Lightning's Stamkos is living up to all the hype
Lightning forward Steven Stamkos shared the Maurice Richard Trophy last season with Penguins captain Sidney Crosby as the NHL's leading goal-scorer. They each scored 51 goals.
Share with others:
TAMPA, Fla. -- It's not as if Steven Stamkos slipped into the NHL unnoticed.
That'd be kind of tough to do when you're the first player selected in the 2008 entry draft, and your arrival in this city fueled an entire marketing campaign.
The simple truth is, much was expected of Stamkos from his earliest shifts in this league, and much has been delivered.
More, probably, than anyone reasonably could have anticipated.
Stamkos did, after all, tie Sidney Crosby of the Penguins for the NHL lead in goal-scoring in 2009-10, finishing with 51 just a few months after celebrating his 20th birthday.
And now, eight games into his third professional season, Stamkos is reaffirming his place as one of the sport's elite offensive performers. Going into Monday night's games, he led the NHL with 15 points -- four more than anyone else -- and was tied with Chicago's Patrick Sharp for first place in the goal-scoring race with eight.
His goal pace projects to 82 over a full season, and if Stamkos could maintain his current level of point production, he'd finish with 154. That would be the most since Mario Lemieux put up 161 in 1995-96.
Even Stamkos acknowledged that his accomplishments during his first two-plus seasons in the league have surpassed what he thought he could achieve.
"I'd be lying if I said I was expecting that of myself," he said, "but it's something I definitely worked hard toward."
Those efforts have allowed him to become an excellent skater and to develop a release that has few equals. Factor in Stamkos' instincts for detecting soft spots in opposing defenses, and you have a guy capable of regularly altering the course of games.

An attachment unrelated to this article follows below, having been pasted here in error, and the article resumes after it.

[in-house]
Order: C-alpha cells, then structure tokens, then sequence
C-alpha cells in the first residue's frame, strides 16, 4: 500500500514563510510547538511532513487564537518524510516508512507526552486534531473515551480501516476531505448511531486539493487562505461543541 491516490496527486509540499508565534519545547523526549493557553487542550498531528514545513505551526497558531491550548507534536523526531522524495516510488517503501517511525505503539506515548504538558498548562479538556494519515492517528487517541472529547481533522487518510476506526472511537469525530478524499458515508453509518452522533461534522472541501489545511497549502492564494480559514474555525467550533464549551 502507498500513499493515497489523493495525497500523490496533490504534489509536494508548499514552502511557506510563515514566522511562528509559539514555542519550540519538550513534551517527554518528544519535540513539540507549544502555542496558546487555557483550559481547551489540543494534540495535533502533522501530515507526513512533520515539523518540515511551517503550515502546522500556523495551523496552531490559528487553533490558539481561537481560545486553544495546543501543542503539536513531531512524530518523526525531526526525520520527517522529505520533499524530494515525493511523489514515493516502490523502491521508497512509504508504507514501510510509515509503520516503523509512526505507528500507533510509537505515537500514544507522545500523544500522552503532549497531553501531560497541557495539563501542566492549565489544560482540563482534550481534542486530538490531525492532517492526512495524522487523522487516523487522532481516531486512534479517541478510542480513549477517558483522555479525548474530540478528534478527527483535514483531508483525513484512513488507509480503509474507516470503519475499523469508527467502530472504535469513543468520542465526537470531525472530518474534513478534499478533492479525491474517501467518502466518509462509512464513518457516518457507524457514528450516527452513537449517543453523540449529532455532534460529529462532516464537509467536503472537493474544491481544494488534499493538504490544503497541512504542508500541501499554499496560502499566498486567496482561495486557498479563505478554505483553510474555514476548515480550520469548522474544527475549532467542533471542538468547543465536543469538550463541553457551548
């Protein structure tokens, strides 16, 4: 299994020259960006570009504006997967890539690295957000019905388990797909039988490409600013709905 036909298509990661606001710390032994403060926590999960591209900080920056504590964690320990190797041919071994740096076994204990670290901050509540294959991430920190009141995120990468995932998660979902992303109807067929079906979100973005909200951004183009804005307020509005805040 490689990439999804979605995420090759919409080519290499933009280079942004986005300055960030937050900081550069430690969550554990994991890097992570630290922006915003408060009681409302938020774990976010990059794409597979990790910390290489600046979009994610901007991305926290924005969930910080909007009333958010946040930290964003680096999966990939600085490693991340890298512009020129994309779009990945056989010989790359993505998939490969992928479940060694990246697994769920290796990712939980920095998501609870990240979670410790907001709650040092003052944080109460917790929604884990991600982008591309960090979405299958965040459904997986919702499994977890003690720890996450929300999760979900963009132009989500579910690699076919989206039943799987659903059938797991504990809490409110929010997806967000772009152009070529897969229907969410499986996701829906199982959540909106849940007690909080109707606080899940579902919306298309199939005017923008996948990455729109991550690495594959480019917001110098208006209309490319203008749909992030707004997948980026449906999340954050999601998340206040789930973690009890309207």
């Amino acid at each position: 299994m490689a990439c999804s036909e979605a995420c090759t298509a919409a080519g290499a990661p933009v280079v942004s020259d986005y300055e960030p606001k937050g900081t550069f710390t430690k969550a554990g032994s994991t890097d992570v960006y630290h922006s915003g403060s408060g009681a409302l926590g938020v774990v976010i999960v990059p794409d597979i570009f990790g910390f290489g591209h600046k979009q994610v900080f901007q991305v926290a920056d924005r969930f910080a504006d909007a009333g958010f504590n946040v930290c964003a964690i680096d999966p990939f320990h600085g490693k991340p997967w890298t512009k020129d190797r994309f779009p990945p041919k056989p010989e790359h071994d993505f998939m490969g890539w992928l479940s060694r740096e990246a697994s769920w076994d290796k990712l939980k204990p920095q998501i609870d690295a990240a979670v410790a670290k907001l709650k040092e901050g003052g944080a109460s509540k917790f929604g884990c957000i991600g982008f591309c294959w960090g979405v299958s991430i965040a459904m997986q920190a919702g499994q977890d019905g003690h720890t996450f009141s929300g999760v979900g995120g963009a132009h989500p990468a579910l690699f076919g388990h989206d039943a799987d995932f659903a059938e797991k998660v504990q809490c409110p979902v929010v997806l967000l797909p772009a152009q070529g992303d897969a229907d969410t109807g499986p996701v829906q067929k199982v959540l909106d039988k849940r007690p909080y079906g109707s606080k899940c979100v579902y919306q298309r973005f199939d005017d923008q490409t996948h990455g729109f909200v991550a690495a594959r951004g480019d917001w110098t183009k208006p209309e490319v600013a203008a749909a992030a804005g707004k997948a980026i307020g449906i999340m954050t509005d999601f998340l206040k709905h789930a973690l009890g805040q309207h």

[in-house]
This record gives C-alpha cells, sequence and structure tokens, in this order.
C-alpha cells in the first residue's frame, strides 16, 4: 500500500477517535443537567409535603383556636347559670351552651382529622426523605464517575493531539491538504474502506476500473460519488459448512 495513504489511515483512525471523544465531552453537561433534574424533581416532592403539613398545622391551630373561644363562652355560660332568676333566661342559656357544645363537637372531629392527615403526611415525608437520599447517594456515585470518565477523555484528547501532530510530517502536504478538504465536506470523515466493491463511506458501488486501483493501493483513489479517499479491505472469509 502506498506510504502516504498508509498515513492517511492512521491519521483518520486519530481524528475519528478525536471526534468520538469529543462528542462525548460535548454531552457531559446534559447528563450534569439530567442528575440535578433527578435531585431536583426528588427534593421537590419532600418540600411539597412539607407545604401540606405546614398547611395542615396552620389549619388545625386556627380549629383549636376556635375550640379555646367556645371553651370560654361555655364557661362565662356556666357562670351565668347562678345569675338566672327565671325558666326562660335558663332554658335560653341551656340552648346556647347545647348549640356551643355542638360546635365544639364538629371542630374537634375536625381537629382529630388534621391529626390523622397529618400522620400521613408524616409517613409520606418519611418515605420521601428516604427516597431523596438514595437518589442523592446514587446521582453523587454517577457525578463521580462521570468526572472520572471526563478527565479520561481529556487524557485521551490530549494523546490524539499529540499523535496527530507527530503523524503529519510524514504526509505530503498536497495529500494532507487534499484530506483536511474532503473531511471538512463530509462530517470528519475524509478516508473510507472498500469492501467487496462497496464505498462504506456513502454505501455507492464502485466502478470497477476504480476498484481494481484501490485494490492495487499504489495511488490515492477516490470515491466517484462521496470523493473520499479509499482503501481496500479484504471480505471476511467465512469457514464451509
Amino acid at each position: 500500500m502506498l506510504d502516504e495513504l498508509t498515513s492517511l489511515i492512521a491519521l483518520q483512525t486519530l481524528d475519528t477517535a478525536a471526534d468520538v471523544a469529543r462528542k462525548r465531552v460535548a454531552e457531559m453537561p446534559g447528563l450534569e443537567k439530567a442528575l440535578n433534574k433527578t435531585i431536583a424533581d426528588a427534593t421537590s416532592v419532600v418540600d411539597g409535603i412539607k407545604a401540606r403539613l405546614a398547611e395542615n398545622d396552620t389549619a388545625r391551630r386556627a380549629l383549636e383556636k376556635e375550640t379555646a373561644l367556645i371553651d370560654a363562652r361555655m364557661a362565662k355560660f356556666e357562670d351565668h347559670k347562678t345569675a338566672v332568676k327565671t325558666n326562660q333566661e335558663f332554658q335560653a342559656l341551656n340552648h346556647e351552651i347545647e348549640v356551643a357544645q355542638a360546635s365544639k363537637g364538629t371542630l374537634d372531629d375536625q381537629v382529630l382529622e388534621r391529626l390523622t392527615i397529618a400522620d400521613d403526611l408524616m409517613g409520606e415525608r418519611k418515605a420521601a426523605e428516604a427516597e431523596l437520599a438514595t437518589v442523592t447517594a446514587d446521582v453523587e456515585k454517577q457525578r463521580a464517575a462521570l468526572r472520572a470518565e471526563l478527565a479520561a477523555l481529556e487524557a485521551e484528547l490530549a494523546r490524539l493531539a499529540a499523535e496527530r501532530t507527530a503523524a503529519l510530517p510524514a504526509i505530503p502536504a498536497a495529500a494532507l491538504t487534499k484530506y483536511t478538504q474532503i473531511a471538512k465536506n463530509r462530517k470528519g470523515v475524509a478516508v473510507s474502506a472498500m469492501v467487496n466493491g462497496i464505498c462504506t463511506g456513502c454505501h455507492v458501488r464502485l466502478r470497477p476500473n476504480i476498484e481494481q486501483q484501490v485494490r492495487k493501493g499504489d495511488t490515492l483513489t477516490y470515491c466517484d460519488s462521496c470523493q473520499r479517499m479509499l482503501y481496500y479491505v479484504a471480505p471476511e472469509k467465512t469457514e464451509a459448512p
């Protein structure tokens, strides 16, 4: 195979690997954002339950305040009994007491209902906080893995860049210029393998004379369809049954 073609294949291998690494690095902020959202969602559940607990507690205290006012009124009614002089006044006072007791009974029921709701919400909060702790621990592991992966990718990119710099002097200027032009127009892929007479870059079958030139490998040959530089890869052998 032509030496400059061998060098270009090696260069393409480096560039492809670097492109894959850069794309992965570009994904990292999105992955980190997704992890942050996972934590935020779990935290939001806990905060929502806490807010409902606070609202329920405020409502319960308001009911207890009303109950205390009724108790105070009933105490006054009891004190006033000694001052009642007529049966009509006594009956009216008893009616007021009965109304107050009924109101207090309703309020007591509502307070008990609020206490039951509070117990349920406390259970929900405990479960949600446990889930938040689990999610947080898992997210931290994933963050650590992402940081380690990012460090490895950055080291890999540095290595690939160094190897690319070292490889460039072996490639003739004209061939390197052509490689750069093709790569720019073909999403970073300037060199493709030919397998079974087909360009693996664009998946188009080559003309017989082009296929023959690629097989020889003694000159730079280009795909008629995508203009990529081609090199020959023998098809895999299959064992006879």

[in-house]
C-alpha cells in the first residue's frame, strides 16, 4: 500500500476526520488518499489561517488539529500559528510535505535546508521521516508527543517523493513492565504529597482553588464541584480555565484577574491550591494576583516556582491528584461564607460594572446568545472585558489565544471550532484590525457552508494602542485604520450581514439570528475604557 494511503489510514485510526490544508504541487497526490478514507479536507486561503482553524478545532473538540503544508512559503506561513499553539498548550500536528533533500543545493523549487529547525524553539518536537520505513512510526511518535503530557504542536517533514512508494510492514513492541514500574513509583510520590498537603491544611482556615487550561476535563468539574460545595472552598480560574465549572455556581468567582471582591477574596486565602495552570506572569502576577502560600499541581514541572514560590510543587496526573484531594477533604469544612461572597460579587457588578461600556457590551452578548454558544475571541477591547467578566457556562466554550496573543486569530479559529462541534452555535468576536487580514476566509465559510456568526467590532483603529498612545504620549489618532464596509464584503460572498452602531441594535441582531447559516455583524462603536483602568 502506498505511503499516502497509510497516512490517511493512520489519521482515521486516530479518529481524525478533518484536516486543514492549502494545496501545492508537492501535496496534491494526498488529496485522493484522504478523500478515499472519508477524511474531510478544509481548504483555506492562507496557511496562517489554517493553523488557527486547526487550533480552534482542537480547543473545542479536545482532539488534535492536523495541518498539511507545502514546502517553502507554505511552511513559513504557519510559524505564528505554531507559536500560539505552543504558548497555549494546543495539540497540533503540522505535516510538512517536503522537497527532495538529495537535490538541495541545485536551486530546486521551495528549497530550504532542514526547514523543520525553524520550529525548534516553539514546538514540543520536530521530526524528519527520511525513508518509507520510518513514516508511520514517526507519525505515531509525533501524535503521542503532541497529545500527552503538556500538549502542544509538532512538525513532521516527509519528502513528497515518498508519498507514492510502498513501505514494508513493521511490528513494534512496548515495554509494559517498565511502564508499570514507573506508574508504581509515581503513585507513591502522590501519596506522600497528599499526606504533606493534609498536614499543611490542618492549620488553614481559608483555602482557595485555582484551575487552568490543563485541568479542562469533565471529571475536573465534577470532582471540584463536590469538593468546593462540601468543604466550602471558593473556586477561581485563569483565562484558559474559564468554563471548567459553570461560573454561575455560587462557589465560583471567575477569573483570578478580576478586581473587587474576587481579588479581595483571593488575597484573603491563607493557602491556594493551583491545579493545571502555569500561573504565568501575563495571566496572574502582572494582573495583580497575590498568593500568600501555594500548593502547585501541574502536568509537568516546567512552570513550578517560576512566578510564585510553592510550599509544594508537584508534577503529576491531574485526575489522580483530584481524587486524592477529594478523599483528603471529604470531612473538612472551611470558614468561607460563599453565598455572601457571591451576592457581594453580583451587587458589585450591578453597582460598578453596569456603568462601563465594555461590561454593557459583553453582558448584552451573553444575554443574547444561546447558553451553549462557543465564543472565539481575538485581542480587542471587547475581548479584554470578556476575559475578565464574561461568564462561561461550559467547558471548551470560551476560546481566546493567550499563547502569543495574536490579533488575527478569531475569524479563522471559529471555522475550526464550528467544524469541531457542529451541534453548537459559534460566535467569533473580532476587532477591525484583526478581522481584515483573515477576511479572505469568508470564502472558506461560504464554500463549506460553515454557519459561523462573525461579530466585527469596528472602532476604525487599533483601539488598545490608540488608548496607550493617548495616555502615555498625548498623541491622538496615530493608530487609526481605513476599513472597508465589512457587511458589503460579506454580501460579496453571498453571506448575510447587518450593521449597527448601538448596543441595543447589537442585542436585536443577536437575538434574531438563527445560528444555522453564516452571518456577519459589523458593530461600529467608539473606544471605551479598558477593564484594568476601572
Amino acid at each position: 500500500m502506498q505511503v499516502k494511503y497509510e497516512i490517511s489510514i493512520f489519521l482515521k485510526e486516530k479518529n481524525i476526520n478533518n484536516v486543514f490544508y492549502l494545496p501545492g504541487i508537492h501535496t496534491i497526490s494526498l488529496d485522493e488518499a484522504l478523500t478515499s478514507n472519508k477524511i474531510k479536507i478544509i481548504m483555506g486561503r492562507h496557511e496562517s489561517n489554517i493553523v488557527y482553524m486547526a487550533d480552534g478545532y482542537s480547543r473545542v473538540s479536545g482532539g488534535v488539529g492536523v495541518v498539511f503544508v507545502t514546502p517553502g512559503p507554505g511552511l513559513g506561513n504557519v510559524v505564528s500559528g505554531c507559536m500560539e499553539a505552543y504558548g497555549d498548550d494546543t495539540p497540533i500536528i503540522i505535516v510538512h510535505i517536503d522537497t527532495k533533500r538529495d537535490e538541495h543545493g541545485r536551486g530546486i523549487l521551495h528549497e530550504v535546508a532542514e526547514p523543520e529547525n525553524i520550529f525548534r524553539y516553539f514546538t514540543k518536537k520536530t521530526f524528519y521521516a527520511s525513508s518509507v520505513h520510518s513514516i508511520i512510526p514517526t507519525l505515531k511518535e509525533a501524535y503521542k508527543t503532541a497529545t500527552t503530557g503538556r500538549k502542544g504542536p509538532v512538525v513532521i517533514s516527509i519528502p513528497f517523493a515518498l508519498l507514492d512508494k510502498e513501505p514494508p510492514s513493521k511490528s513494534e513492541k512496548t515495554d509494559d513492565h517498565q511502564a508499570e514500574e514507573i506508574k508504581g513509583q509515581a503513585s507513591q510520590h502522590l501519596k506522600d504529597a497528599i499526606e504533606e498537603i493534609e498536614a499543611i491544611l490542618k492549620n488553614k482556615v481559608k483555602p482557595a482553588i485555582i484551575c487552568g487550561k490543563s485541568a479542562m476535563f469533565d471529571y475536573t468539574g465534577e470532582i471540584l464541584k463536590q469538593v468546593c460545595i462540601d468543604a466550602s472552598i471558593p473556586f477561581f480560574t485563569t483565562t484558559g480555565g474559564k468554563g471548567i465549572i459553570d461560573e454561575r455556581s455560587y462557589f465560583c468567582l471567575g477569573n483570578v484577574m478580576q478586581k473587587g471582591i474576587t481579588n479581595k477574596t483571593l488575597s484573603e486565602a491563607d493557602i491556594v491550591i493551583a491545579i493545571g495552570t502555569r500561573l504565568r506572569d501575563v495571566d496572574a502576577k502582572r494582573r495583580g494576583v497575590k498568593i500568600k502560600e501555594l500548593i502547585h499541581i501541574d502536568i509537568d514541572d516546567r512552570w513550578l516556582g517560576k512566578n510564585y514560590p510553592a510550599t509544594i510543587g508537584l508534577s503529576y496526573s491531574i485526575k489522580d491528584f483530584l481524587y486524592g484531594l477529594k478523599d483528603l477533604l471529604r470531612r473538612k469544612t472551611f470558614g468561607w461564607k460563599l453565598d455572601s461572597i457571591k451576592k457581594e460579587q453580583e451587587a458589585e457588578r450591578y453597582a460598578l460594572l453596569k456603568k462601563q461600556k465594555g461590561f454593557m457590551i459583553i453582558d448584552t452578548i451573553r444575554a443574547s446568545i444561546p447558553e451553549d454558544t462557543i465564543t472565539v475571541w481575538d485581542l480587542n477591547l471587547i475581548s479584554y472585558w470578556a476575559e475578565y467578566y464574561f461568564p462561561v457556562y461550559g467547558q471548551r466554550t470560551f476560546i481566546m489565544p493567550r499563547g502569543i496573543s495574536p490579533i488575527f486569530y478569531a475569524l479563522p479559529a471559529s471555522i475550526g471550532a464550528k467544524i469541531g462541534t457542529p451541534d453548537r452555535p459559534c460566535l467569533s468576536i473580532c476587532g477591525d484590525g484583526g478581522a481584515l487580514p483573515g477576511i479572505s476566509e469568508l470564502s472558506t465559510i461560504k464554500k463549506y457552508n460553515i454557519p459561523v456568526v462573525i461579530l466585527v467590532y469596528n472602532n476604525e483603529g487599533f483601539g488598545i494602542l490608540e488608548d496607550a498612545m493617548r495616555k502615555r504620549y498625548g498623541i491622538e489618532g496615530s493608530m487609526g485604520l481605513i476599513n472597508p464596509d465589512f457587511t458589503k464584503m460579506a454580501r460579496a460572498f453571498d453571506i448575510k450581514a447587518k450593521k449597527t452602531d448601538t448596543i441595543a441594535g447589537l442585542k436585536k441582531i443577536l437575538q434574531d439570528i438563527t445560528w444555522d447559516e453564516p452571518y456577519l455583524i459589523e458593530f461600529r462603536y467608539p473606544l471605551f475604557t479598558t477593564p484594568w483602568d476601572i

"Even when you don't think you're giving him that much space, he gets the shot off so quickly," Penguins defenseman Brooks Orpik said.
"You don't want to completely cheat on him, but you always have to be aware of where he is. You give him a little amount of space and he's got such a good release that he gets his shot off."
Although Stamkos was the Lightning's top scorer against the Penguins last season, they did a fairly good job of damage control against him, as Stamkos had two goals and three assists in four games.
The challenge of containing him gets greater each year, however, in part because of the energy Stamkos puts into his offseason training regimen. (Sound familiar, Crosby fans?)
He has turned over his past two summers to former Penguins winger Gary Roberts, whose passion for nutrition and conditioning is all but unmatched in the game.
"His first year in the league, you could tell [Stamkos] was going to be really good, but he was weak on the puck," Orpik said. "That's something he's obviously gotten a lot better at, thanks to our old friend Gary Roberts."
Stamkos is 6 feet 1, 188 pounds, and while there's probably a trace of fat on him somewhere, it might take a court order to find it.
Stamkos credits Roberts with helping him to reach his physical potential -- "Obviously, working out with Gary the last two summers has been huge," he said -- but pointed out that some of his development is a simple matter of growing up. At his age, that's an ongoing process.
"At the end of the day, you're just maturing," Stamkos said. "You're growing into your body. You're getting stronger."
The value of that is compounded by his other strengths, as well as a willingness to venture into high-traffic areas in the attacking zone.
"His first couple of goals early in the season, he was in front of the net, screening the goalie and getting some tips," Lightning left winger Ryan Malone said. "You're not going to be able to score 50 just shooting from the outside. He knows he has to go into those dirty areas and he's willing to do that."
And so, game after game, Stamkos proves that the hype that swirled around his entry into the NHL actually was understated, that those who predicted greatness for him actually might have set the bar a bit low.
Not that he takes his success for granted.
"Everything is great right now, but it's a long year," Stamkos said. "So many things can happen."
And so many things could happen, all of them good for his team, because of him.
First Published October 26, 2010 12:00 am